To get the synergy server to run on startup we can just add it to the gnome startup. Menu -> Preferences -> Start Up Applications.

The next time you reboot Synergy should start automatically. That concludes this tutorial, if you have any questions or comments please leave them below.

Comment

Mounting Windows Share using smbfs in Kubuntu

On my new Kubuntu box, I wanted to mount my “My Documents” folder that resides on a Windows Server 2003 R2 box. I have always had problems mounting folders due to the nature of Active Directory.

In KDE you can easily mount a share using the built in wizard, but I wanted to mount it as folder so I could access it using command line. First thing to do is install smbfs.

sudo aptitude install smbfs

Next thing we want to do here is make a folder to mount this remote location. I’m going to make it in the /media folder.

sudo mkdir "/media/My Documents"

The quotes are there to allow spaces in the directory name.

After that is this interesting line. If the share your connecting to  has any spaces in the name, you will need to put that option in quotes. Here is my complete line.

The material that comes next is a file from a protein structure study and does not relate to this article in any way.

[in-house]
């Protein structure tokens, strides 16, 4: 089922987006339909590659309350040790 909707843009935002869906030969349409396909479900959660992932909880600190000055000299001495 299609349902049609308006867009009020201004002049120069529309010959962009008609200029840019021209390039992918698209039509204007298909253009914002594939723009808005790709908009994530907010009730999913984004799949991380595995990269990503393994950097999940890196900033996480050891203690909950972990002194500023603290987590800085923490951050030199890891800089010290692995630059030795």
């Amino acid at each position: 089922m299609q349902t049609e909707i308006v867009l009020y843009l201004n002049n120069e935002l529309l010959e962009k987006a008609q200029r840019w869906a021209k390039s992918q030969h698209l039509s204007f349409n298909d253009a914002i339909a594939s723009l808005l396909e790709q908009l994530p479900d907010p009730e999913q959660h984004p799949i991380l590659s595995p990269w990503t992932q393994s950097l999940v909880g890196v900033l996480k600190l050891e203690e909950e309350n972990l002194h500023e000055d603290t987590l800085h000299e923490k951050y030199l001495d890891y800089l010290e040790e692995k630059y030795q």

sudo mount -t smbfs -o username=blake,password=PASSWORDHERE "//server/UserData/blake/My Documents" "/media/My Documents"

I have made this into a script so I can easily run it when I need to connect.

I hope this has helped you getting your Linux box talking to your Active Directory protected share.

Comment

New Laptop #2

Well for those of you I don’t talk to on a regular bases here is a little update:

I have graduated from Canadore College and received my “Computer System Technology – Networking Program”. So that’s it, I’m done. Not so much. I have deiced to go back for another 3 years for the “Computer Programmer Analyst”. So this now brings me to the reason for this post, I got a new laptop. :)

I knew my old Dell 640m just wasn’t going to cut it for the new program. So I order my self a Dell Studio XPS. Here are the specs:

  • Intel® CoreTM i5 540M (2.53GHz/3MB cache)
  • Genuine Windows® 7 Professional 64-Bit
  • 4GB Shared Dual Channel DDR3
  • ATI HD5730 Mobility RadeonTM
  • 15.6 inch display (1920×1080)
  • 500GB5 SATA hard drive (7200RPM)
  • 8X DVD+/-RW Slot-load Drive
  • 6 Cell Battery
  • 2.0MP Integrated Webcam
  • 802.11n

Doing the comparison to my old one, this is quite the beast.

The new one doesn’t excite me as much as the old one does. I plan on running Kubuntu on the old one, and get to enjoy having a real web test server again. Also want to play with some of the new KDE environment stuff as its been a few years since I have used it.